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How to Ask For Christmas Bonus Donations at a Private School

There is a local radio station where I live that made a stand this year against the premature playing of Christmas music.

For the past few years, stations up here, and I assume elsewhere, have been starting their holiday playlists earlier and earlier. No kidding, we were hearing Jingle Bells before the Monster Mash.

Finally, one station had had enough. They claimed that most people wanted to celebrate “one holiday at a time”. And I heartily agree with them.

So, now that Thanksgiving is behind us, I can happily focus my attention on Christmas.

It was right around this time each year when I was working at the private elementary school that I would write the annual letter to parents asking them to contribute to the teacher Christmas bonus fund.

I always looked forward to crafting this particular letter, because it was for a very personal cause. Everyone at the school knew that we couldn’t afford to pay the teachers what they were actually worth. (I’m sure many readers will commiserate.) And, our budget for payroll was already maxed out, so the only way we could give our staff a little extra in their December paycheck was to ask for help from the parents.

When thinking about writing this letter, there were a number of specific items that I made sure I worked into the letter. Here are ten of them:

1. Make sure to tell parents how much these Christmas gifts mean to the teachers.

I was always amazed at how surprised and happy the teachers were when they received their Christmas bonuses. Even though they got one every year, they were always blown away by each new demonstration of generosity. While the actual cash was definitely important and appreciated, it was the act of giving which humbled the teachers most.

2. Make sure to point out how many hours the teachers spend with their children.

It’s easy for parents to get caught up in a daily schedule and not really think about how much of an influence the teachers have on the students. Roughly seven hours a day, five days per week, 180 school days per year. The teachers often spend more quality time with the kids than their parents do. Parents need to be reminded that they should want to take care of these people who have such a great impact on their precious children’s lives.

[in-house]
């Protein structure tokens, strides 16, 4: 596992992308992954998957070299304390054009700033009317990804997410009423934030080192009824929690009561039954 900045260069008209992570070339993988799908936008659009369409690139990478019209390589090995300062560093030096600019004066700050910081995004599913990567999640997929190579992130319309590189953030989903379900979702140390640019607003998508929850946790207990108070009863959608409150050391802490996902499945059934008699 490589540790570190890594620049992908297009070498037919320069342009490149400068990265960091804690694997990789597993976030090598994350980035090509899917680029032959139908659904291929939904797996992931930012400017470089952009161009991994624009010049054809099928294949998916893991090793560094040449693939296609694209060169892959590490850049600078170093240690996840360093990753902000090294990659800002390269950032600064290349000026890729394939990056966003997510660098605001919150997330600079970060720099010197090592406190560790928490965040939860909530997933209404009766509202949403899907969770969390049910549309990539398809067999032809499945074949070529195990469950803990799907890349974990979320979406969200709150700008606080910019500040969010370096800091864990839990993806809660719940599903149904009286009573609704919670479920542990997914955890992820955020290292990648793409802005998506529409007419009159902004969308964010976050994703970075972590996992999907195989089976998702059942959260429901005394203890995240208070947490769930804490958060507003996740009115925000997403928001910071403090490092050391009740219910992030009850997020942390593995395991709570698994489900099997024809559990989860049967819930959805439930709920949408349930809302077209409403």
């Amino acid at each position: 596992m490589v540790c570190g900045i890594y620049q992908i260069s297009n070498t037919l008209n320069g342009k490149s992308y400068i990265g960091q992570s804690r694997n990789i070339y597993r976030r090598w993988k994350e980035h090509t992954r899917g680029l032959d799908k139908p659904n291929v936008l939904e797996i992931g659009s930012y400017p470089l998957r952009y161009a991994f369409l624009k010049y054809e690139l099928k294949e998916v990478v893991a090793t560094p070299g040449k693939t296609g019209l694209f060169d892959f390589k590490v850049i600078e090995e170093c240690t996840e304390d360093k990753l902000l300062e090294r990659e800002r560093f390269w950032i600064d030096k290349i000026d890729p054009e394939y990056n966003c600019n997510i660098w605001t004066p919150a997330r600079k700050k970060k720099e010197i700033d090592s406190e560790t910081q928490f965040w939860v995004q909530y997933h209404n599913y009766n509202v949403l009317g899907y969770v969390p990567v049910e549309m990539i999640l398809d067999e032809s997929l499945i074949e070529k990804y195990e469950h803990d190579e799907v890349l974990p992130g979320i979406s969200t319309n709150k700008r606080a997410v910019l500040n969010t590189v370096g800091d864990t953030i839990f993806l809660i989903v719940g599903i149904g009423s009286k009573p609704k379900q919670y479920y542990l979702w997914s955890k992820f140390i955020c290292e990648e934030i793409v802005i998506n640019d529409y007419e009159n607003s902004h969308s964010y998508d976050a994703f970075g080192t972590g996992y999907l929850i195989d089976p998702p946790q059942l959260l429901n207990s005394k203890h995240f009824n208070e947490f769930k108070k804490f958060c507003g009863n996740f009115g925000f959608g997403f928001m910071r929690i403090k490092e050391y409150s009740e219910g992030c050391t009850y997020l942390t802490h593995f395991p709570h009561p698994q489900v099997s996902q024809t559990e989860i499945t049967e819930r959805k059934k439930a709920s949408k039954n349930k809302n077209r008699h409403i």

3. Make sure to mention how the teachers are on the front line of your school’s mission.

Many times, the school administrator worries about the “big” themes of the school. He or she writes the grant proposal letters, the direct mail solicitations, the introductions in the auction guides, etc. However, it is the teachers who actually put a human face on the values the administrator writes and talks about so eloquently. I always wanted to remind the parents that if they value the character of the school, they first have to thank the teachers for living it on a daily basis.

4. Make sure to you illustrate how the teachers sacrifice for their families so your family can have the benefit of a private education.

It’s no secret that private schools, for the most part, don’t pay their teachers an equal wage to the public schools. Many times, the best private school teachers are there because they are passionate about and totally believe in the school’s mission. They are willing to sacrifice that higher wage for the chance to teach in a parochial or charter school. I always asked parents to reward the teachers’ sacrifice at Christmas time. It was usually a pretty easy sell.

5. Make sure to underscore how you, as the principal or administrator of the school, feel personally committed to the teachers.